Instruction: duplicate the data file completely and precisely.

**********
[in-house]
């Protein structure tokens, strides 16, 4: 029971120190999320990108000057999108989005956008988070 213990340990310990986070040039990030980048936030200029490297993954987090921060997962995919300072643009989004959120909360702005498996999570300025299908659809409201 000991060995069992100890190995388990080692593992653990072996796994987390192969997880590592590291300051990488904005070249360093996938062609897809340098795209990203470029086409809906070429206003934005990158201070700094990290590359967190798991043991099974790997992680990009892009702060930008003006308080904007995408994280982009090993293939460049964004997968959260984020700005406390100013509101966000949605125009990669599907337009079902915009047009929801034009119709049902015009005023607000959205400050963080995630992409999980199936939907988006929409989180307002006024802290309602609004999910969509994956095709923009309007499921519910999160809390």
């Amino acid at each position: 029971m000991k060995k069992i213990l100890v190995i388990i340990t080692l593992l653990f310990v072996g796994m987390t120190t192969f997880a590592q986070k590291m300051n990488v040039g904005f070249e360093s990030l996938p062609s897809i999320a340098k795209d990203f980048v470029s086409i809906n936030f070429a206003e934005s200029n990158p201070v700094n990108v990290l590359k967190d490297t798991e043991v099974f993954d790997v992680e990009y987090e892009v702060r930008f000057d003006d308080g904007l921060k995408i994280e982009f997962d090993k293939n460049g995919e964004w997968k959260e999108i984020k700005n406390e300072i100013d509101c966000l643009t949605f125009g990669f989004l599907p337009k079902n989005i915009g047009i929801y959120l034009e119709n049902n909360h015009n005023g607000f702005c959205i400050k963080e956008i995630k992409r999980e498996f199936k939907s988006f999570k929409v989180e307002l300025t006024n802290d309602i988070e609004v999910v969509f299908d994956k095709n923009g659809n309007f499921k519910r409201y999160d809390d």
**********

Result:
[in-house]
């Protein structure tokens, strides 16, 4: 029971120190999320990108000057999108989005956008988070 213990340990310990986070040039990030980048936030200029490297993954987090921060997962995919300072643009989004959120909360702005498996999570300025299908659809409201 000991060995069992100890190995388990080692593992653990072996796994987390192969997880590592590291300051990488904005070249360093996938062609897809340098795209990203470029086409809906070429206003934005990158201070700094990290590359967190798991043991099974790997992680990009892009702060930008003006308080904007995408994280982009090993293939460049964004997968959260984020700005406390100013509101966000949605125009990669599907337009079902915009047009929801034009119709049902015009005023607000959205400050963080995630992409999980199936939907988006929409989180307002006024802290309602609004999910969509994956095709923009309007499921519910999160809390």
């Amino acid at each position: 029971m000991k060995k069992i213990l100890v190995i388990i340990t080692l593992l653990f310990v072996g796994m987390t120190t192969f997880a590592q986070k590291m300051n990488v040039g904005f070249e360093s990030l996938p062609s897809i999320a340098k795209d990203f980048v470029s086409i809906n936030f070429a206003e934005s200029n990158p201070v700094n990108v990290l590359k967190d490297t798991e043991v099974f993954d790997v992680e990009y987090e892009v702060r930008f000057d003006d308080g904007l921060k995408i994280e982009f997962d090993k293939n460049g995919e964004w997968k959260e999108i984020k700005n406390e300072i100013d509101c966000l643009t949605f125009g990669f989004l599907p337009k079902n989005i915009g047009i929801y959120l034009e119709n049902n909360h015009n005023g607000f702005c959205i400050k963080e956008i995630k992409r999980e498996f199936k939907s988006f999570k929409v989180e307002l300025t006024n802290d309602i988070e609004v999910v969509f299908d994956k095709n923009g659809n309007f499921k519910r409201y999160d809390d």